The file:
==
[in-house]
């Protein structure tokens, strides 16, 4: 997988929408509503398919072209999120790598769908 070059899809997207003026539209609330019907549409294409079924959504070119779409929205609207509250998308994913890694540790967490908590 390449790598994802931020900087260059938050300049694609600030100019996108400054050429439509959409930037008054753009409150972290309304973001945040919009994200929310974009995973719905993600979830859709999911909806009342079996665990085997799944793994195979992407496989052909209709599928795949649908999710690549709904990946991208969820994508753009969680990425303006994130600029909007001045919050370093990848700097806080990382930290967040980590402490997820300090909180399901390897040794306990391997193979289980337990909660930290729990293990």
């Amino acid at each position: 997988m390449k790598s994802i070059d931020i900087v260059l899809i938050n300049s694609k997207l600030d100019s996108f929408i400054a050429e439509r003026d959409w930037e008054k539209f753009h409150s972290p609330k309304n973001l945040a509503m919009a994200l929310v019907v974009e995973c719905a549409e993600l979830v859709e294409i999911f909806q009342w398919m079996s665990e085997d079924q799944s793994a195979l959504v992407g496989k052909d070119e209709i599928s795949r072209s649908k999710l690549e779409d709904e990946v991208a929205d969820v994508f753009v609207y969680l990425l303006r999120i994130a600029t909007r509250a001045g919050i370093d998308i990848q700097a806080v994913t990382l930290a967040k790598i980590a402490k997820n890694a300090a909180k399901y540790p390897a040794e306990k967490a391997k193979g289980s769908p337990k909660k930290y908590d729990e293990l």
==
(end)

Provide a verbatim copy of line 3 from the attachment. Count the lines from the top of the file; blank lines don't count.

């Amino acid at each position: 997988m390449k790598s994802i070059d931020i900087v260059l899809i938050n300049s694609k997207l600030d100019s996108f929408i400054a050429e439509r003026d959409w930037e008054k539209f753009h409150s972290p609330k309304n973001l945040a509503m919009a994200l929310v019907v974009e995973c719905a549409e993600l979830v859709e294409i999911f909806q009342w398919m079996s665990e085997d079924q799944s793994a195979l959504v992407g496989k052909d070119e209709i599928s795949r072209s649908k999710l690549e779409d709904e990946v991208a929205d969820v994508f753009v609207y969680l990425l303006r999120i994130a600029t909007r509250a001045g919050i370093d998308i990848q700097a806080v994913t990382l930290a967040k790598i980590a402490k997820n890694a300090a909180k399901y540790p390897a040794e306990k967490a391997k193979g289980s769908p337990k909660k930290y908590d729990e293990l």